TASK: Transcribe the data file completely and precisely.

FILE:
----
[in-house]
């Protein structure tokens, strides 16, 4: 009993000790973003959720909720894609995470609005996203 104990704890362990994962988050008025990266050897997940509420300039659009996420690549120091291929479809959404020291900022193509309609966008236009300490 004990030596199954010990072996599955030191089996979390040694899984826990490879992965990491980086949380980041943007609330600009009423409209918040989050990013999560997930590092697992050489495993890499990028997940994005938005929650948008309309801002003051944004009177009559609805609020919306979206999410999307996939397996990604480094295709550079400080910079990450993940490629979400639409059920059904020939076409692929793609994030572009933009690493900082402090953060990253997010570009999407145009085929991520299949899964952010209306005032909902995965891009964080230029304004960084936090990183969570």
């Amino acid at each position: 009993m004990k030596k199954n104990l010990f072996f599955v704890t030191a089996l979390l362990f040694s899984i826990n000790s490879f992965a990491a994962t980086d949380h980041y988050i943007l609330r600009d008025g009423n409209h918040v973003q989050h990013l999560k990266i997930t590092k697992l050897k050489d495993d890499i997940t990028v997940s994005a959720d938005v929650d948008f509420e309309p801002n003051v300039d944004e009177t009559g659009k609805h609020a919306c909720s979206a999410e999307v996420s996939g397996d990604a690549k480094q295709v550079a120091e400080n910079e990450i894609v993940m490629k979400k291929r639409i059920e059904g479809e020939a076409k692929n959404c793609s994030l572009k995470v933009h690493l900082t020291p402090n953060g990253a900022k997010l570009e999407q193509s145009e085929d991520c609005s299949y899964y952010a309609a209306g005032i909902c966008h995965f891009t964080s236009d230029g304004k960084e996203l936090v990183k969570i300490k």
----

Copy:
[in-house]
């Protein structure tokens, strides 16, 4: 009993000790973003959720909720894609995470609005996203 104990704890362990994962988050008025990266050897997940509420300039659009996420690549120091291929479809959404020291900022193509309609966008236009300490 004990030596199954010990072996599955030191089996979390040694899984826990490879992965990491980086949380980041943007609330600009009423409209918040989050990013999560997930590092697992050489495993890499990028997940994005938005929650948008309309801002003051944004009177009559609805609020919306979206999410999307996939397996990604480094295709550079400080910079990450993940490629979400639409059920059904020939076409692929793609994030572009933009690493900082402090953060990253997010570009999407145009085929991520299949899964952010209306005032909902995965891009964080230029304004960084936090990183969570």
């Amino acid at each position: 009993m004990k030596k199954n104990l010990f072996f599955v704890t030191a089996l979390l362990f040694s899984i826990n000790s490879f992965a990491a994962t980086d949380h980041y988050i943007l609330r600009d008025g009423n409209h918040v973003q989050h990013l999560k990266i997930t590092k697992l050897k050489d495993d890499i997940t990028v997940s994005a959720d938005v929650d948008f509420e309309p801002n003051v300039d944004e009177t009559g659009k609805h609020a919306c909720s979206a999410e999307v996420s996939g397996d990604a690549k480094q295709v550079a120091e400080n910079e990450i894609v993940m490629k979400k291929r639409i059920e059904g479809e020939a076409k692929n959404c793609s994030l572009k995470v933009h690493l900082t020291p402090n953060g990253a900022k997010l570009e999407q193509s145009e085929d991520c609005s299949y899964y952010a309609a209306g005032i909902c966008h995965f891009t964080s236009d230029g304004k960084e996203l936090v990183k969570i300490k």